Swift actually does effectively let you get fairly low level in the unsafe API, but for sure it's not the intended use-case for the language.

Depends what you want to do. Starting with C is good, because then you get to learn the pitfalls, and hence understand the problems the other languages solve, and their advantages and disadvantages.

What's your goal? Why do you want to learn a "lower level" language? Do you have experience in "higher level" languages?

I would say that a better approach in your case is to start by saying "I want to write programs to solve problems like XXXX", or "I want to learn a language that lands me a job doing YYYY".

For example, if you want to:

- build network services -> golang

- fiddle with OS level stuff (schedulers, memory management, etc.) -> C

- write high performance calculation/simulation programs -> julia

- get a nice solid base that can cover most of the above and has a promising future -> rust

Nim, D, V, Zig are very niche and I wouldn't recommend as a first "lower level" language (because you'll have a harder time finding answers, and they won't give you clear benefits over the other options in any problem space).

C++ is... huge. Modern C++ is a fine language, but you'll have to learn a lot to be able to handle it.

Im not what I consider a programmer though I can program. Ive most experience with Python, on Linux I use shell scripts but am no expert. On windows I use AutoHotKey, though I know most wont consider it a proper language.

My main aim is really to learn about it. I wouldnt mind having a broad general experience in high level and low level before I decide to focus on anything in particular.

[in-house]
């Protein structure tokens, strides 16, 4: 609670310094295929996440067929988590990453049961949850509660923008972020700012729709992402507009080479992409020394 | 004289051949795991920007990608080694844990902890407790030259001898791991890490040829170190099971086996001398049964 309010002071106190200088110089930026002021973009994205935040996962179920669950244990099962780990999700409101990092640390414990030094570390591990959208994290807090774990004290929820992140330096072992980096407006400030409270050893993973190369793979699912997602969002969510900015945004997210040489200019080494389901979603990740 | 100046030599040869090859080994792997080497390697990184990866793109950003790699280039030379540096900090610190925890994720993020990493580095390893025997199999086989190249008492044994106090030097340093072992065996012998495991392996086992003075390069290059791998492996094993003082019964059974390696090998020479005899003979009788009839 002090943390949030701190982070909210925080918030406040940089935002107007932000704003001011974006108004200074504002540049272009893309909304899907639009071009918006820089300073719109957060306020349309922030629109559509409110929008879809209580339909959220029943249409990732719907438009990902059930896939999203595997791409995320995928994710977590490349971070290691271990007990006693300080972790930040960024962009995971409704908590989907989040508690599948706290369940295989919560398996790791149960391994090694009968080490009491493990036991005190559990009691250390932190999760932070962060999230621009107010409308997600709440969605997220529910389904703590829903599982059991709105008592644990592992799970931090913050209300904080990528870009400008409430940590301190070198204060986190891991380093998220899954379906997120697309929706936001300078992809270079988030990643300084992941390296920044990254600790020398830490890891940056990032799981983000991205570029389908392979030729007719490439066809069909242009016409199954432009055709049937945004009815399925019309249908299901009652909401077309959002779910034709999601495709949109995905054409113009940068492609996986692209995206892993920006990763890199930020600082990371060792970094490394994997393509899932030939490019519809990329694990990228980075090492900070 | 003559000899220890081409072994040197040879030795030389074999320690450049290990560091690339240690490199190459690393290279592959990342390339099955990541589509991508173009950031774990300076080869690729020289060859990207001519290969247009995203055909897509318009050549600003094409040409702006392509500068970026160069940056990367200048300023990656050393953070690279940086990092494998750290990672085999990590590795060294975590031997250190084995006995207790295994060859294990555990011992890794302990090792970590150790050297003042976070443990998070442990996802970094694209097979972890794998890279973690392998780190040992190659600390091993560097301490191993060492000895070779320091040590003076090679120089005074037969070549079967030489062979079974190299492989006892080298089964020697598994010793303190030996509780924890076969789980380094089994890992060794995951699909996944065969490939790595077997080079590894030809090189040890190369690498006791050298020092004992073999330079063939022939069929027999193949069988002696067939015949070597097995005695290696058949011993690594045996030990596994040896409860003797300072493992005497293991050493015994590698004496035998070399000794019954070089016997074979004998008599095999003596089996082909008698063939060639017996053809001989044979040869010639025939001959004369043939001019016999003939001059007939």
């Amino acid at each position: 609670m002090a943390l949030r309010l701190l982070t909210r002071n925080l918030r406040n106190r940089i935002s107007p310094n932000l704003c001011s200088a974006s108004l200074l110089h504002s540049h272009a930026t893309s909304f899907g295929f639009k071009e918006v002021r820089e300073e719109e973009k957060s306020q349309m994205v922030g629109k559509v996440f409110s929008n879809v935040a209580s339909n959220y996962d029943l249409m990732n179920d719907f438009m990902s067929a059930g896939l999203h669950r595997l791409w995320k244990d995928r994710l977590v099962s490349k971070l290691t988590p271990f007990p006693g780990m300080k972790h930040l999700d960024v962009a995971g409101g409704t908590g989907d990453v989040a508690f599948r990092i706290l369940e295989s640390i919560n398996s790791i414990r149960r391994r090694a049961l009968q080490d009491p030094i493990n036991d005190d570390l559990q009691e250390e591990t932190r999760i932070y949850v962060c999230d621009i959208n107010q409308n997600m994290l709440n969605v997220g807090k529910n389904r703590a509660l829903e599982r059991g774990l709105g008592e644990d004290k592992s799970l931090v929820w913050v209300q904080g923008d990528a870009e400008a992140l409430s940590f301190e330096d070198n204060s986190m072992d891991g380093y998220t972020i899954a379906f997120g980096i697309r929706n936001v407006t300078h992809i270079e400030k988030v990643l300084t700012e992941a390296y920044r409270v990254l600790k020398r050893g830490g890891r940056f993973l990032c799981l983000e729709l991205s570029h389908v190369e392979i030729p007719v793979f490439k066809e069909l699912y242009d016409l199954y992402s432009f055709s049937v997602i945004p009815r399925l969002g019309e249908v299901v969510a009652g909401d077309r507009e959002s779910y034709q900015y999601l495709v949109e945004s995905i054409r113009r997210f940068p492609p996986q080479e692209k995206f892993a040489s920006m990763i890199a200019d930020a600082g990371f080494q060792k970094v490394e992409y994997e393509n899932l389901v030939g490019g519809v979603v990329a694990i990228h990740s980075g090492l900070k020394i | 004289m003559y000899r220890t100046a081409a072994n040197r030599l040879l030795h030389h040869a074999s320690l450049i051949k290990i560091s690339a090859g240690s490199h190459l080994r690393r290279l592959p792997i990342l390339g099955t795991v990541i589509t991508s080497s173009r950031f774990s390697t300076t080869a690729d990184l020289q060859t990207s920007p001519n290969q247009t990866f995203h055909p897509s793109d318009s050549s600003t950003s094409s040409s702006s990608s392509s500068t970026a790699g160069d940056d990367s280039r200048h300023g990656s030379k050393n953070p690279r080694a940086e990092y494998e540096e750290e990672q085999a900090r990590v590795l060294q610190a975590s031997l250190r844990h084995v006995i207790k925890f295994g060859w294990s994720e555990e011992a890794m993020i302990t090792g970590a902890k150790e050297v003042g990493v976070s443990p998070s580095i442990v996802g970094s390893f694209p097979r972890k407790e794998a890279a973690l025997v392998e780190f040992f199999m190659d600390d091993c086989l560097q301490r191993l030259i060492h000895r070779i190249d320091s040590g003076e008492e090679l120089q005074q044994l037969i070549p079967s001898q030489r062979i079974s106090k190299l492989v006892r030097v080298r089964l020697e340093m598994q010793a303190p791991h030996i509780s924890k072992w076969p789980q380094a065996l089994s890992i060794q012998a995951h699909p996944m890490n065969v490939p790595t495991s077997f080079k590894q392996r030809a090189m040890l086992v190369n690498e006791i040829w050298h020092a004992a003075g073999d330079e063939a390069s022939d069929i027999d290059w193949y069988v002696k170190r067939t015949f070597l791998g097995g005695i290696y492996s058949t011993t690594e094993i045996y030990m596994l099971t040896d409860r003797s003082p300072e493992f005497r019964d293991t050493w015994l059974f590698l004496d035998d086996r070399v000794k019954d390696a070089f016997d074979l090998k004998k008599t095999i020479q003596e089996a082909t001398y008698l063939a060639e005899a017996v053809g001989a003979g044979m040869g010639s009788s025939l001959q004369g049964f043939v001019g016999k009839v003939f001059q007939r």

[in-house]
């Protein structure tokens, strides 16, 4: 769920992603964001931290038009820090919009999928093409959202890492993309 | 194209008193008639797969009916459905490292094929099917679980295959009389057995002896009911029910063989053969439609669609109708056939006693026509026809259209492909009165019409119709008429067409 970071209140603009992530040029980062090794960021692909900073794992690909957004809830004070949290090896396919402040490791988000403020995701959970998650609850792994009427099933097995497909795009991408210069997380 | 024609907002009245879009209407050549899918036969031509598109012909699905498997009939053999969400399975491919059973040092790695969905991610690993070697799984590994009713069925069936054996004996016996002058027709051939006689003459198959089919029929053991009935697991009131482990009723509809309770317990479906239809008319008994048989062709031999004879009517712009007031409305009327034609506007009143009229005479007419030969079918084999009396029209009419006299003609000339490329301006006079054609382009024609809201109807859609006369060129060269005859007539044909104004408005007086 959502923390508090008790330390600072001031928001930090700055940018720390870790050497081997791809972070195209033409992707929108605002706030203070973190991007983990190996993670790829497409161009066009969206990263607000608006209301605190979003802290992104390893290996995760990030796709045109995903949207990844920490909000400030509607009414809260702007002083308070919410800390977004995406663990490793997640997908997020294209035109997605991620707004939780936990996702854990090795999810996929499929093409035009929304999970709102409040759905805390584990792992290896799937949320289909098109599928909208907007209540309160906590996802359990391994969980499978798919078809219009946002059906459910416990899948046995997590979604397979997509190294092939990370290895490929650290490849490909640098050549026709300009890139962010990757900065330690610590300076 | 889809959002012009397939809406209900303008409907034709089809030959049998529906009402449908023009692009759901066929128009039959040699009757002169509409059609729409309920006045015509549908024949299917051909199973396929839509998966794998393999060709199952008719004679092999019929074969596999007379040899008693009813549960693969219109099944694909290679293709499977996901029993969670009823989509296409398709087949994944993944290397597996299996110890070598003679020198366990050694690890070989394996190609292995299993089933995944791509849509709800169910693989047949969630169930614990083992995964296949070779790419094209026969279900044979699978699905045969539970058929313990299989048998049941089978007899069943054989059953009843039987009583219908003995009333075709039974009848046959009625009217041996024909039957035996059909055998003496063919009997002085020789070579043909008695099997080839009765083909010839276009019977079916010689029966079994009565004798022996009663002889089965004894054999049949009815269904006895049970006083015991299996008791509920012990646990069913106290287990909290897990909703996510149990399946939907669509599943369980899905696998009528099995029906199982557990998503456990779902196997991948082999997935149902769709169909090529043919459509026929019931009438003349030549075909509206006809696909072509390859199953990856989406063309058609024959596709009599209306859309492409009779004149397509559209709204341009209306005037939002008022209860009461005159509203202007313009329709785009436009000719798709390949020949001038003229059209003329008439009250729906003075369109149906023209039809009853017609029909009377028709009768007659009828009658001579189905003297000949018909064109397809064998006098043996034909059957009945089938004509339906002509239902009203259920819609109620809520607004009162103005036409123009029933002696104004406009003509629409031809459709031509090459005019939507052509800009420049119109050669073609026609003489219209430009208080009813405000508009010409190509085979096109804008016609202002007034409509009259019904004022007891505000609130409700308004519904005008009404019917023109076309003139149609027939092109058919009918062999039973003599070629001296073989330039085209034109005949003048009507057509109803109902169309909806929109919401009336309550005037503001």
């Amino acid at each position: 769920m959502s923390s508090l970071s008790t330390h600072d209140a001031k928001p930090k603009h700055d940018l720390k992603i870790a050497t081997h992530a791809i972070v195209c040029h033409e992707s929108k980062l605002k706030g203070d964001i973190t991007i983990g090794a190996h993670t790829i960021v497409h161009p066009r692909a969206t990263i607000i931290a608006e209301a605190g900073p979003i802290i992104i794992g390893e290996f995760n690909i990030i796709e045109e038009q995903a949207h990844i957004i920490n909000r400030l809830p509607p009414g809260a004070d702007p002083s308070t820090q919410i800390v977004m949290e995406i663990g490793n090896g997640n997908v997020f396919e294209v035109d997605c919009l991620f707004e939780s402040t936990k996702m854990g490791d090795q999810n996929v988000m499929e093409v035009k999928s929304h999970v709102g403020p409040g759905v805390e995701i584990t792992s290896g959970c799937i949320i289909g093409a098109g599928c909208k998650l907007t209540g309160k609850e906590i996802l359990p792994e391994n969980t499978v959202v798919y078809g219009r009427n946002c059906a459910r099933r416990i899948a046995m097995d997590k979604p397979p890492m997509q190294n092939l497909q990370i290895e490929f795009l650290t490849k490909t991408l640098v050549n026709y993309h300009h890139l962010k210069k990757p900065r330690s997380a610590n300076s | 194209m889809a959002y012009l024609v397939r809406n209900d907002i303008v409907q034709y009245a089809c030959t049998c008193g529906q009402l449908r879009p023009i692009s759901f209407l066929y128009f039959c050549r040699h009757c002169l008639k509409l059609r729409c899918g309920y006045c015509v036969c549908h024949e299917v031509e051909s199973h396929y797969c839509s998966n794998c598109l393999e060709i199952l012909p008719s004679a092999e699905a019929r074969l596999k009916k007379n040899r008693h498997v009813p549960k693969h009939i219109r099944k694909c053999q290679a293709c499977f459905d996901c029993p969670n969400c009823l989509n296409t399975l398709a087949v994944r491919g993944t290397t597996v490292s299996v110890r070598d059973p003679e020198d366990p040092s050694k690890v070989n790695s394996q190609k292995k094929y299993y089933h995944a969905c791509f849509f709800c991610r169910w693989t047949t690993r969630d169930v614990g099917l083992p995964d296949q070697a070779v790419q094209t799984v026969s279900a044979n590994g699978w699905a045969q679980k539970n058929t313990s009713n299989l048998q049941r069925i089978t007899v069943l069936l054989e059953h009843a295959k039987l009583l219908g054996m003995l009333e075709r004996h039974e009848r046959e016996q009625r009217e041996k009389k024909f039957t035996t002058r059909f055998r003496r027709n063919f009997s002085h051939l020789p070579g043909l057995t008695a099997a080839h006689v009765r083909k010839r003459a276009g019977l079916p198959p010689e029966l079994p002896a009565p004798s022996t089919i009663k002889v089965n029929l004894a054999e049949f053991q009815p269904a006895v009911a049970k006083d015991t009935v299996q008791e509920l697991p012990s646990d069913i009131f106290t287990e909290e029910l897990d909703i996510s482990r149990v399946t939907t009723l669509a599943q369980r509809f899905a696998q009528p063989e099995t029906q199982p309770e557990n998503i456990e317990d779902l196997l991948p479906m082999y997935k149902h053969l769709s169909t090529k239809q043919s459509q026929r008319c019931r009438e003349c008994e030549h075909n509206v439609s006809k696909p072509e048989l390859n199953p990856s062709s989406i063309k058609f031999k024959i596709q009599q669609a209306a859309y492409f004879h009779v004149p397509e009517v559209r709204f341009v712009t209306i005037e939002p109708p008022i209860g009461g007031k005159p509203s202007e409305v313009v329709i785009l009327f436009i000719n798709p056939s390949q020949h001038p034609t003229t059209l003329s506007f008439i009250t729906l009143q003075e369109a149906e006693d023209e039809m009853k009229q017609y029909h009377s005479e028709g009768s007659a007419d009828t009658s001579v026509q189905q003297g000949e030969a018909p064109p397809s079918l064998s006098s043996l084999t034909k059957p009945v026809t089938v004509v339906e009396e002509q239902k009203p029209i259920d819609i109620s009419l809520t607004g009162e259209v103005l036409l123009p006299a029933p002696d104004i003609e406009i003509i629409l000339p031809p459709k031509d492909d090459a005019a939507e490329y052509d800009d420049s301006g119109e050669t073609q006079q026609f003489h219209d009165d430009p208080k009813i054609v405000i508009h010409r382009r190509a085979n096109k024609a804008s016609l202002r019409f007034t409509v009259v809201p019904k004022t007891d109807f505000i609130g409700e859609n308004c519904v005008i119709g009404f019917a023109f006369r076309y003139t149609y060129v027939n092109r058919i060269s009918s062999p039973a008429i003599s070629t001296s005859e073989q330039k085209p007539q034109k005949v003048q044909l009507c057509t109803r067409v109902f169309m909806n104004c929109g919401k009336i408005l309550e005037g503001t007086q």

I've started looking a compilers and how they work im working through a book about building a compiler. Im really just interested in whats going on in the background. I always find myself wondering about the implementations of the languages I'm using.

Zig is great as a first! Visit ziglearn.com, will get you started!

I agree with pron, C is the best starter here. It is simple enough to get your head around rather quickly, and has very defined concepts. The one place that gets people is pointers, but it’s a very important part of software to understand.

C is not “low level”, in the assembly sense. It is absolutely a high level language. But it is the simplest, and the one with the most fine control.

I really wish zig were a gcc frontend; the m68k and sh2 targets available in gcc make it desirable for a certain form of hobby programming.

C target would solve it, I would be happy to use it with sdcc

Ha, making gameboy games in zig would be neat.

A few folks are working on gameboy emulators: https://github.com/nrdmn/awesome-zig#emulators

That's not really the same as producing binaries that can function on original hardware.

I'm not sure on the specifics of what you mean, but zig comes bundled with and wraps gcc. `zig cc` command directly forwards to gcc (try `zig cc --version`) and zig's build system can be used to build C programs.

Zig currently is able to target quite a bit. There's a good chance you could open an issue and it would get added, or find an existing issue and see where it is on the roadmap.

Zig ships with clang, not gcc.

I was under the impression it was limited to llvm supported targets; of which m68k is not officially supported.

This is a very good idea!

A nice way to discover a very promising language.

I keep meaning to look into zig more. Can it be used for embedded chips like M0s yet?

I'd love to hear if anyone's cross compiling to embedded chips in any real projects with it. Or it's strongest play still command line tools on Linux?

Zig is still "not production ready," embedded is still rough, and you might have to contribute to Ziglang itself to get any particular architecture working appropriately. That said, yes people are using Zig a little for embedded stuff:



Xtensa is less supported. M0 might also have some issues: https://github.com/Schroedingers-Hat/xtensa-zig

I've been meaning to try it out for embedded myself; I'll let you know how it goes.

To bad testing[0] isn't introduced in any of the examples. As breaking the compile step only get's you so far with generating interesting challenges.